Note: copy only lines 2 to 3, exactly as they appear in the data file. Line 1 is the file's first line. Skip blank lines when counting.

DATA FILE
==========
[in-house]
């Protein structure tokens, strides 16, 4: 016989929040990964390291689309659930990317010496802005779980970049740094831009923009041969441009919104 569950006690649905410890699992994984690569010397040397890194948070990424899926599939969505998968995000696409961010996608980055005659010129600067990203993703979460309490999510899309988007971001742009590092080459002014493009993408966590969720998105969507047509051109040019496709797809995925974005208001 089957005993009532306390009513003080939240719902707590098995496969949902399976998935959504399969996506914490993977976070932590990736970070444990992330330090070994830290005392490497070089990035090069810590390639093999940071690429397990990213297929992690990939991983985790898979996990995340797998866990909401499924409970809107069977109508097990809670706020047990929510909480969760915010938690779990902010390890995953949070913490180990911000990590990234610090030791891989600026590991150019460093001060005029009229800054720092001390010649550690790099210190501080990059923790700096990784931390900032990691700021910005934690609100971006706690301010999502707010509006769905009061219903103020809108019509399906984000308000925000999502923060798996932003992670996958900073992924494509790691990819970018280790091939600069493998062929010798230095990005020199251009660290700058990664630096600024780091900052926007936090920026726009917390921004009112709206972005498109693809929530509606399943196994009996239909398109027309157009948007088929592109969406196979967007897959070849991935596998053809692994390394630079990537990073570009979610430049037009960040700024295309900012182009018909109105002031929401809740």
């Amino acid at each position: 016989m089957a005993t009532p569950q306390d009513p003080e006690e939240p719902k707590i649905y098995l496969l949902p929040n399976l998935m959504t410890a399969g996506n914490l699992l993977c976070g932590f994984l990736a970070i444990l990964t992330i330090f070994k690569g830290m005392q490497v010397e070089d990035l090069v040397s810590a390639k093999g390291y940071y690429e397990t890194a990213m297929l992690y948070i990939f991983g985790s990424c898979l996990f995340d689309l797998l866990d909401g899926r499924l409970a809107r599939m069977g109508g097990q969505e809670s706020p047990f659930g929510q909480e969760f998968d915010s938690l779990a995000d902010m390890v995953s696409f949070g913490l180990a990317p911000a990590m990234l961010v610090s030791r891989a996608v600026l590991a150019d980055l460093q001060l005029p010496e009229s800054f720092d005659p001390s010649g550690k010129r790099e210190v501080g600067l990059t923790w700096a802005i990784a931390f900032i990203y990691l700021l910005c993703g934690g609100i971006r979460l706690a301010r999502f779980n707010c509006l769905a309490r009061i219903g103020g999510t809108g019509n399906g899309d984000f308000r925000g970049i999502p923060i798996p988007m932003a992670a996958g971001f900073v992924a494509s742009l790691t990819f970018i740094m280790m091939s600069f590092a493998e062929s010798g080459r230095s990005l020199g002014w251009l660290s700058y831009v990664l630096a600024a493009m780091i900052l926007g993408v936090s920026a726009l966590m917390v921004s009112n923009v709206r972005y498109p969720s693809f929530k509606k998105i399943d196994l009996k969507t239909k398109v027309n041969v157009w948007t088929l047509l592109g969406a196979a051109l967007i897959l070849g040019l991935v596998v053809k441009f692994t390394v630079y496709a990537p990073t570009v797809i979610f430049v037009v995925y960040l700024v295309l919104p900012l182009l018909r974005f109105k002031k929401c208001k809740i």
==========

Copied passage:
């Protein structure tokens, strides 16, 4: 016989929040990964390291689309659930990317010496802005779980970049740094831009923009041969441009919104 569950006690649905410890699992994984690569010397040397890194948070990424899926599939969505998968995000696409961010996608980055005659010129600067990203993703979460309490999510899309988007971001742009590092080459002014493009993408966590969720998105969507047509051109040019496709797809995925974005208001 089957005993009532306390009513003080939240719902707590098995496969949902399976998935959504399969996506914490993977976070932590990736970070444990992330330090070994830290005392490497070089990035090069810590390639093999940071690429397990990213297929992690990939991983985790898979996990995340797998866990909401499924409970809107069977109508097990809670706020047990929510909480969760915010938690779990902010390890995953949070913490180990911000990590990234610090030791891989600026590991150019460093001060005029009229800054720092001390010649550690790099210190501080990059923790700096990784931390900032990691700021910005934690609100971006706690301010999502707010509006769905009061219903103020809108019509399906984000308000925000999502923060798996932003992670996958900073992924494509790691990819970018280790091939600069493998062929010798230095990005020199251009660290700058990664630096600024780091900052926007936090920026726009917390921004009112709206972005498109693809929530509606399943196994009996239909398109027309157009948007088929592109969406196979967007897959070849991935596998053809692994390394630079990537990073570009979610430049037009960040700024295309900012182009018909109105002031929401809740």
């Amino acid at each position: 016989m089957a005993t009532p569950q306390d009513p003080e006690e939240p719902k707590i649905y098995l496969l949902p929040n399976l998935m959504t410890a399969g996506n914490l699992l993977c976070g932590f994984l990736a970070i444990l990964t992330i330090f070994k690569g830290m005392q490497v010397e070089d990035l090069v040397s810590a390639k093999g390291y940071y690429e397990t890194a990213m297929l992690y948070i990939f991983g985790s990424c898979l996990f995340d689309l797998l866990d909401g899926r499924l409970a809107r599939m069977g109508g097990q969505e809670s706020p047990f659930g929510q909480e969760f998968d915010s938690l779990a995000d902010m390890v995953s696409f949070g913490l180990a990317p911000a990590m990234l961010v610090s030791r891989a996608v600026l590991a150019d980055l460093q001060l005029p010496e009229s800054f720092d005659p001390s010649g550690k010129r790099e210190v501080g600067l990059t923790w700096a802005i990784a931390f900032i990203y990691l700021l910005c993703g934690g609100i971006r979460l706690a301010r999502f779980n707010c509006l769905a309490r009061i219903g103020g999510t809108g019509n399906g899309d984000f308000r925000g970049i999502p923060i798996p988007m932003a992670a996958g971001f900073v992924a494509s742009l790691t990819f970018i740094m280790m091939s600069f590092a493998e062929s010798g080459r230095s990005l020199g002014w251009l660290s700058y831009v990664l630096a600024a493009m780091i900052l926007g993408v936090s920026a726009l966590m917390v921004s009112n923009v709206r972005y498109p969720s693809f929530k509606k998105i399943d196994l009996k969507t239909k398109v027309n041969v157009w948007t088929l047509l592109g969406a196979a051109l967007i897959l070849g040019l991935v596998v053809k441009f692994t390394v630079y496709a990537p990073t570009v797809i979610f430049v037009v995925y960040l700024v295309l919104p900012l182009l018909r974005f109105k002031k929401c208001k809740i």